Seems that perhaps access to information-NOT civilization itself-may be the ultimate violence deterrence.
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Enlightenment thinker Thomas Hobbes is one of the handful of philosophers who have shaped the West's understanding of the societal impact of civilization and the governing social compacts. To be brief and simplify, Hobbes believed that unorganized humans/human societies are intrinsically violence-prone. (Kind of like if you're just out strolling along a road in the countryside of Westeros and you happen upon another person, one of you is definitely going to be killed.) Hobbes reasoned that it was the rise of organized governing structures (tribes, villages, city-states, nation-states, multi-national unions) that created an environment that pulled mankind from his natural state (violence) into a more passive, civilized one. The bigger the organizing body, the more likely it was to create a "safe" and violence-reduced society. Hence Hobbes' "Leviathan."
And governments have red-herring-ed the horse-trade of "freedom for security and peace" for centuries. With great success. But as the article by John Horgan points out, research doesn't exactly back up this claim...at least not in way that we are told we are supposed to understand it. The study indicates that violence actually rose as the Stone Age gave way to established human settlements. This violence peaked in the late Middle Ages and began to reverse course around 500 years ago. That encompasses A LOT of large scale governments and empires which, if Hobbes is right, should have tamped down all that violence. I mean, the PAX ROMANA is right in the middle of all that...so imagine how violent the rest of the centuries must have been! Anyway, another startling finding is that violence levels only feel below paleolithic levels about a century ago.
So what can we surmise from this?
1980's Saturday morning TV just might have been right.
I remember "The more you know" filling the gaps between the Smurfs and Punky Brewster the Cartoon (remember that one???) with life lessons conveniently packed in 30 second increments. As it turns out, the gist behind "the more you know" may be exactly right.
Let's revisit the first time in recorded history that human violence levels apparently fell below Stone Age levels. It was the beginning of the 20th century. What was going on? What sea-change was occurring that could facilitate the decline? It was the dawning of the electric age and with it, mass communication. Telegraph followed by telephone, radio, and television. Information was readily available to common folk in an unprecedentedly accessible manner. This information revolution led to a more informed society that was more familiar with other cultures, points of view, etc. YES bias did, does, and will remain. But as a whole societies gained tolerance, which decreased violent tenancies.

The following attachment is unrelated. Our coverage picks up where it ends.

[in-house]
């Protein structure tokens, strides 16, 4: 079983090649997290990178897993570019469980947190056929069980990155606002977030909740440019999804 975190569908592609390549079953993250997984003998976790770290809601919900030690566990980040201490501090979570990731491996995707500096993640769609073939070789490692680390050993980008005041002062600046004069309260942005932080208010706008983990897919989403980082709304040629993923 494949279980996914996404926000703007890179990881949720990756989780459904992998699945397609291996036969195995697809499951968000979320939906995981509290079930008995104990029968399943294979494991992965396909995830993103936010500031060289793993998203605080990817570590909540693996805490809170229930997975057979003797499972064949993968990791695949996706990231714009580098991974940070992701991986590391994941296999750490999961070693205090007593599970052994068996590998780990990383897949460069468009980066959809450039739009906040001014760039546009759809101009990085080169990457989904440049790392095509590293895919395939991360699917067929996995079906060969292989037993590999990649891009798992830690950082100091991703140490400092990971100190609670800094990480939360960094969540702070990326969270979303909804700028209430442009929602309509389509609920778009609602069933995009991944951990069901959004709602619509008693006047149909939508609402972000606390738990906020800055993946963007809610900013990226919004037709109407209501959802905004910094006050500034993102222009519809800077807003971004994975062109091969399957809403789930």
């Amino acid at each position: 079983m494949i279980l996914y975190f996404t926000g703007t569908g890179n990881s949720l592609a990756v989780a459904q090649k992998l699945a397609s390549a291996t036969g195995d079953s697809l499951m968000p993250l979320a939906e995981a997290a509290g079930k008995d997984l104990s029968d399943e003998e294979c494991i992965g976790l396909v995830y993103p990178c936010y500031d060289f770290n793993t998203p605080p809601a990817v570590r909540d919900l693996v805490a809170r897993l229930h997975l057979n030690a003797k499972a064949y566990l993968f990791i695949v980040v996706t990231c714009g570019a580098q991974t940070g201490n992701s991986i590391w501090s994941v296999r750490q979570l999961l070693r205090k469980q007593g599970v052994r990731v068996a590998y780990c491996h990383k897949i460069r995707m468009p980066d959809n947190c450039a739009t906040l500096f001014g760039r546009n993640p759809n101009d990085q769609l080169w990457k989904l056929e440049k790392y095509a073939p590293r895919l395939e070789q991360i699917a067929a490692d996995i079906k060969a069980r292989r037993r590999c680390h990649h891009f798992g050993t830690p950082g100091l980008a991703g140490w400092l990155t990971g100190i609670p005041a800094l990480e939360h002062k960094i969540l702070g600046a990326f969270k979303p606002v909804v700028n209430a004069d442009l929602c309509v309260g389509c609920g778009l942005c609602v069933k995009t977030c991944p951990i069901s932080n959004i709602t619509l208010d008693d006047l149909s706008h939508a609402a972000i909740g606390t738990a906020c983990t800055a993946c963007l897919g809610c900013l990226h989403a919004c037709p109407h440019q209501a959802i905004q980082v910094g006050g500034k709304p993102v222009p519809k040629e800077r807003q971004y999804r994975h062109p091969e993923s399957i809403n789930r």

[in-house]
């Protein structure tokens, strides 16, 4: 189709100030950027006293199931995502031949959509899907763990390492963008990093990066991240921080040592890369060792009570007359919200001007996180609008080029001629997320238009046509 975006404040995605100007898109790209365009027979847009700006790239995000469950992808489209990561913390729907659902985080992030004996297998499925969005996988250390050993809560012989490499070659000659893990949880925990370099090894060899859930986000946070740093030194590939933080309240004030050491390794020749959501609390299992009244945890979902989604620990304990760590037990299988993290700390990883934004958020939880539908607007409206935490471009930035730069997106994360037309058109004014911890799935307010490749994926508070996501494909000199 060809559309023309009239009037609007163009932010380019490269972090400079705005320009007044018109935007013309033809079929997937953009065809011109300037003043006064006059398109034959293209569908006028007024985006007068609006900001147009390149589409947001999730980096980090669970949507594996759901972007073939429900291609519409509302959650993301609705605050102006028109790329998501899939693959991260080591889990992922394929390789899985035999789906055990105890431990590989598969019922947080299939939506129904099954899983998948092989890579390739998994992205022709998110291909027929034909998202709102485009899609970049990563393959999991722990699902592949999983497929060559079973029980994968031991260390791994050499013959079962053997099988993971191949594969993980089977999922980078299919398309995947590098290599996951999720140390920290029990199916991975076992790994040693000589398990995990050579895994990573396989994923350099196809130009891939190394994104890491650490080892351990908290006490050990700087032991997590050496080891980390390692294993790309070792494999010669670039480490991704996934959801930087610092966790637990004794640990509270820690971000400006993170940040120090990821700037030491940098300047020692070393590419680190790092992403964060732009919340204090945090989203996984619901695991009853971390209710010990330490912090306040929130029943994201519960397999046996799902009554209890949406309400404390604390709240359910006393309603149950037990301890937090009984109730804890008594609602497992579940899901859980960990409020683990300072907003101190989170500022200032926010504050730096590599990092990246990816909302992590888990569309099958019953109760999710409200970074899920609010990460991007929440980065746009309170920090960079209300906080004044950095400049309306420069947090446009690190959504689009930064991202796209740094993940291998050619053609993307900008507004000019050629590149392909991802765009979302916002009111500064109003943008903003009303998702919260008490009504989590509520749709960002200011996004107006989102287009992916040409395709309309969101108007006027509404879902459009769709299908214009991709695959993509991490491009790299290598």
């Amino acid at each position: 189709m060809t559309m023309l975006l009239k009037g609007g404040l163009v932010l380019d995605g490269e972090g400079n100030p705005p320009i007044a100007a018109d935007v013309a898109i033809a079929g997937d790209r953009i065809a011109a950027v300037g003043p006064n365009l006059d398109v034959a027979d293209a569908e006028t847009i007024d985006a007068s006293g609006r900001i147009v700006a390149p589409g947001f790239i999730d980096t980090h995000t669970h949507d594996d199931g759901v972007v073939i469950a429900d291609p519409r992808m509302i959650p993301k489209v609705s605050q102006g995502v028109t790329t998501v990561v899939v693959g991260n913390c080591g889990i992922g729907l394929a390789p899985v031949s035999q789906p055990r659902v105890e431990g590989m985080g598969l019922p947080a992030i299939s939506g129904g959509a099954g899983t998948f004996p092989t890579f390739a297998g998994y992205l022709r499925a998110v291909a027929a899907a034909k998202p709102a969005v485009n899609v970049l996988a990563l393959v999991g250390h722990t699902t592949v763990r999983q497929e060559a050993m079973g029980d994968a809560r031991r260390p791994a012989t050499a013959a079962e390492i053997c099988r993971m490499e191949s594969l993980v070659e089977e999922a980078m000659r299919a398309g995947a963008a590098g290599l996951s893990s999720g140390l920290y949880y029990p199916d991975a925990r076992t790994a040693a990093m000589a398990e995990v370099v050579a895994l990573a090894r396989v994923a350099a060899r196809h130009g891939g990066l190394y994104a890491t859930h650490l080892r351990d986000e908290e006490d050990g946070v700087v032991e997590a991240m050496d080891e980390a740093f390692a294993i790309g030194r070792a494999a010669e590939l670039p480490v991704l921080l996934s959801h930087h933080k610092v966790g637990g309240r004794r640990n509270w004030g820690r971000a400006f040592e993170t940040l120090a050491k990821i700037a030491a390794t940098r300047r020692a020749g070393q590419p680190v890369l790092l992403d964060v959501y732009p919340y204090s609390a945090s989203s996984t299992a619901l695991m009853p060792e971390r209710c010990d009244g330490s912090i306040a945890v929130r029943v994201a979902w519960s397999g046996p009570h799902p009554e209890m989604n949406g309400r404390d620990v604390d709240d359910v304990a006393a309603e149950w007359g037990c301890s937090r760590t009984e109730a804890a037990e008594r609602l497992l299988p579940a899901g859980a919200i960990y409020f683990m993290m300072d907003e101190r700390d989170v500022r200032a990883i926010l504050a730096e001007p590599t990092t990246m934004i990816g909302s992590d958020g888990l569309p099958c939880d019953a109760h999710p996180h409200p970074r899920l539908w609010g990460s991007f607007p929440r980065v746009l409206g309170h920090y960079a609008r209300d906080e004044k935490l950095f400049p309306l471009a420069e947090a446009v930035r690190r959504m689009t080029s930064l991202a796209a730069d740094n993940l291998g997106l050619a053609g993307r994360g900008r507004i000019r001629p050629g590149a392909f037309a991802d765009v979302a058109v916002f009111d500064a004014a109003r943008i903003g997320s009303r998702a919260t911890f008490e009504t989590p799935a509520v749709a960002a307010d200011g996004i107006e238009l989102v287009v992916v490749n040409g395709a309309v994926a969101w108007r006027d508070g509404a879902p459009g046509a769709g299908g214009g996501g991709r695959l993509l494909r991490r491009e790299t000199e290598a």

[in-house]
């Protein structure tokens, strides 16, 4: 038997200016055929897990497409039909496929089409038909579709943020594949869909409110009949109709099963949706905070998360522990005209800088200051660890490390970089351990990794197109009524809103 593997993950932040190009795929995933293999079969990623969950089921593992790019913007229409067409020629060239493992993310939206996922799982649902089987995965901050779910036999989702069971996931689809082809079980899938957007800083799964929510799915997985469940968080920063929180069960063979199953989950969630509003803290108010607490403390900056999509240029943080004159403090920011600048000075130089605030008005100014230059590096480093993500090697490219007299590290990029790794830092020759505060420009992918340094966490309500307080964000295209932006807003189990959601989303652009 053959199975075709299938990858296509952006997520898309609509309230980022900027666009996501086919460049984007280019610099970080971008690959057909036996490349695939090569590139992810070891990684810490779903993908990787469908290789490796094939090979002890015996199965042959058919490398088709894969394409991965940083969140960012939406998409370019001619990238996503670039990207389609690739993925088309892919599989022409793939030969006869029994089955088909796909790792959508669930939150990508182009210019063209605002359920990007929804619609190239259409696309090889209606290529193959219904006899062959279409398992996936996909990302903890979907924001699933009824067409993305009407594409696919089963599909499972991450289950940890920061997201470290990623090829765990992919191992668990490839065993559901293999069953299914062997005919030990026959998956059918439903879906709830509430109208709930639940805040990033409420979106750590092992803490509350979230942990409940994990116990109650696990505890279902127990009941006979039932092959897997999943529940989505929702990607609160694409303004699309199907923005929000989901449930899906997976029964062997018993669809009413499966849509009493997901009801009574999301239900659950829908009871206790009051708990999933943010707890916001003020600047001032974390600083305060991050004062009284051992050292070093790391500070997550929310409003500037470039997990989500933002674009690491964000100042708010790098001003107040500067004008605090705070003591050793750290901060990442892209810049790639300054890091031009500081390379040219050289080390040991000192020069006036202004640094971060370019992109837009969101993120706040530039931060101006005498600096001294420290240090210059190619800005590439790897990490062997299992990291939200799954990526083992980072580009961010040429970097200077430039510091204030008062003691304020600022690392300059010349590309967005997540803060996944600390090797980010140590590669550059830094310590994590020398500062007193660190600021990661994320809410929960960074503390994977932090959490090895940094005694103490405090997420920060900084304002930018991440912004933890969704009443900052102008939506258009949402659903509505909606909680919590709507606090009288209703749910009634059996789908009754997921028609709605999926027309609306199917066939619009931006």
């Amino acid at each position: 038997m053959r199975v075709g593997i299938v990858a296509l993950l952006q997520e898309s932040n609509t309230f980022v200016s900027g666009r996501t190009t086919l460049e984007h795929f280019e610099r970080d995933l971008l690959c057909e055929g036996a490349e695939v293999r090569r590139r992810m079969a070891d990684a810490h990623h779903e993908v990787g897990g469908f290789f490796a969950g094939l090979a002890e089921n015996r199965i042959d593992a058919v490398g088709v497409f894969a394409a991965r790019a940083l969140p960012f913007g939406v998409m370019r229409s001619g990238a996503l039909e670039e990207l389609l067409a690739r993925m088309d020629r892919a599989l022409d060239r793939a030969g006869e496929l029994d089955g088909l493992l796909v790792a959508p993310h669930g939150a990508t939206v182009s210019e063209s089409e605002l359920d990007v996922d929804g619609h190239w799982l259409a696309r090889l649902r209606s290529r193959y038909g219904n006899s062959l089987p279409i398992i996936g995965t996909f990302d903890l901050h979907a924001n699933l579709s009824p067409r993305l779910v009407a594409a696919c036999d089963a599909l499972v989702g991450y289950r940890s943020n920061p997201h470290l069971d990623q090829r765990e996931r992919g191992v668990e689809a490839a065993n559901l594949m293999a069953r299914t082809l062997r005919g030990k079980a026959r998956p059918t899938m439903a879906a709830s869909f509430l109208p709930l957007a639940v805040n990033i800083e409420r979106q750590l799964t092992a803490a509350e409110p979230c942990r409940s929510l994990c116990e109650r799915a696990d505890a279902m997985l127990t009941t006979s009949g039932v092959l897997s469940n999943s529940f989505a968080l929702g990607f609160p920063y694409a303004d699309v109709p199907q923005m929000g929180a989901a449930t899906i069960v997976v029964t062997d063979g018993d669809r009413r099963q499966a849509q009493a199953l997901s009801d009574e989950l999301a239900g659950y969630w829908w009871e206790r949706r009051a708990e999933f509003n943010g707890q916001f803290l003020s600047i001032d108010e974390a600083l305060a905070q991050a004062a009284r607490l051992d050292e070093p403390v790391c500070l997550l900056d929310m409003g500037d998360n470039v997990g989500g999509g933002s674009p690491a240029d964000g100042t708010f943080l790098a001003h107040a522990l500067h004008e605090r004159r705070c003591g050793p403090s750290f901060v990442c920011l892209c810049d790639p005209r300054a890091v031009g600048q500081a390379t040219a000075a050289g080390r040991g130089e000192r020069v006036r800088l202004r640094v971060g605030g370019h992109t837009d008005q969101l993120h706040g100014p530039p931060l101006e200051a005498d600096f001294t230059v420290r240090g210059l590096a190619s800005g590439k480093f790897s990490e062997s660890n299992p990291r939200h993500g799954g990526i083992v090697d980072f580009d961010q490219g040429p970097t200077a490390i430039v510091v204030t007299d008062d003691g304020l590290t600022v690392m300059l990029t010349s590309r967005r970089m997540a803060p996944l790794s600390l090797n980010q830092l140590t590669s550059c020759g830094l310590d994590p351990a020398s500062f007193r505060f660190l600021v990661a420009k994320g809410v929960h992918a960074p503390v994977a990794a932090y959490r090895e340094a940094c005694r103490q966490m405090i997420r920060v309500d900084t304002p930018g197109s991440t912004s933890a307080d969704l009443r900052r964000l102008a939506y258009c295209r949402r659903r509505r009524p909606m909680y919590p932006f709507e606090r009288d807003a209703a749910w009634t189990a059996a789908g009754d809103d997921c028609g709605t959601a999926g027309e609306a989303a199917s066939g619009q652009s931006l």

Not convinced based on one era of time? Well let's travel back to the peak of human violence, the ending of the Medieval period. The West, for the most part, was a backwater of warring fiefdoms. The Crusades - maybe the epitome of violence (I mean, they sacked one of the biggest cities in Christendom...come ON) - resulted in a mixing of Western, near Eastern, and Oriental cultures the likes of which hadn't occurred since the heyday of the Roman Empire. It is interesting that this exposure, as it permeated (slowly) through Western Europe would coincide with the beginning of the decline of violence metrics. That is, of course, unless it is not a coincidence. #TheMoreYouKnowEffect
So what am I saying?
That Hobbes likely had it wrong. It is not the Leviathan of civilization that tamped down violence, but rather access to information. Ben Franklin famously remarked that in order for a Republic to maintain itself, it depended on a well-informed electorate. He was probably correct. We can expound that to civilization as a whole, and conclude that for a civilization to become increasingly peaceful, it is necessary for the populace to access to information. The greater the access to free flowing information, the more peaceful a civilization should be. For those who bemoan the fragmentation of the media, the "wild west" of the Internet, and the over saturation of the information market...well to those people I say that it just might be these very same elements that are keeping us from cutting each other to ribbons.